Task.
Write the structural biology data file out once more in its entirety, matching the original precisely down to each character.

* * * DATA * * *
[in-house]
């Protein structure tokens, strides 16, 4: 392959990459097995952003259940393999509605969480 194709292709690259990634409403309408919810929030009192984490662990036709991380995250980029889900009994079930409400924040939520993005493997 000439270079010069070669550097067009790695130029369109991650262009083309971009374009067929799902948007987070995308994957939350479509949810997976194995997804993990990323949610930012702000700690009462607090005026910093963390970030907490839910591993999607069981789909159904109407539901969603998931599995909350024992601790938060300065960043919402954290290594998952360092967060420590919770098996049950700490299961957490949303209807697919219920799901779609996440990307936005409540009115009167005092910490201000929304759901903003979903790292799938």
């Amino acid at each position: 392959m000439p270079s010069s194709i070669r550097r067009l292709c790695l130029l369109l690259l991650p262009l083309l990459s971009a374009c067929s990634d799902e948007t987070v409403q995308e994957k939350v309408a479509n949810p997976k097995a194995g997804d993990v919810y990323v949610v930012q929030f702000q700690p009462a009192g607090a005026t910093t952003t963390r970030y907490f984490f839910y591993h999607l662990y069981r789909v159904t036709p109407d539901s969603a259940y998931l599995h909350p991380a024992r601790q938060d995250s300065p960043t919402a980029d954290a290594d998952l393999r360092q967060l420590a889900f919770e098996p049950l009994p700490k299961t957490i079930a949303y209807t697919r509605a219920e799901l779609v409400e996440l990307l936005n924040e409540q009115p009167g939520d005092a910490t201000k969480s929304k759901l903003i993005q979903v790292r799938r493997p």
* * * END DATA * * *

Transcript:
[in-house]
């Protein structure tokens, strides 16, 4: 392959990459097995952003259940393999509605969480 194709292709690259990634409403309408919810929030009192984490662990036709991380995250980029889900009994079930409400924040939520993005493997 000439270079010069070669550097067009790695130029369109991650262009083309971009374009067929799902948007987070995308994957939350479509949810997976194995997804993990990323949610930012702000700690009462607090005026910093963390970030907490839910591993999607069981789909159904109407539901969603998931599995909350024992601790938060300065960043919402954290290594998952360092967060420590919770098996049950700490299961957490949303209807697919219920799901779609996440990307936005409540009115009167005092910490201000929304759901903003979903790292799938």
């Amino acid at each position: 392959m000439p270079s010069s194709i070669r550097r067009l292709c790695l130029l369109l690259l991650p262009l083309l990459s971009a374009c067929s990634d799902e948007t987070v409403q995308e994957k939350v309408a479509n949810p997976k097995a194995g997804d993990v919810y990323v949610v930012q929030f702000q700690p009462a009192g607090a005026t910093t952003t963390r970030y907490f984490f839910y591993h999607l662990y069981r789909v159904t036709p109407d539901s969603a259940y998931l599995h909350p991380a024992r601790q938060d995250s300065p960043t919402a980029d954290a290594d998952l393999r360092q967060l420590a889900f919770e098996p049950l009994p700490k299961t957490i079930a949303y209807t697919r509605a219920e799901l779609v409400e996440l990307l936005n924040e409540q009115p009167g939520d005092a910490t201000k969480s929304k759901l903003i993005q979903v790292r799938r493997p």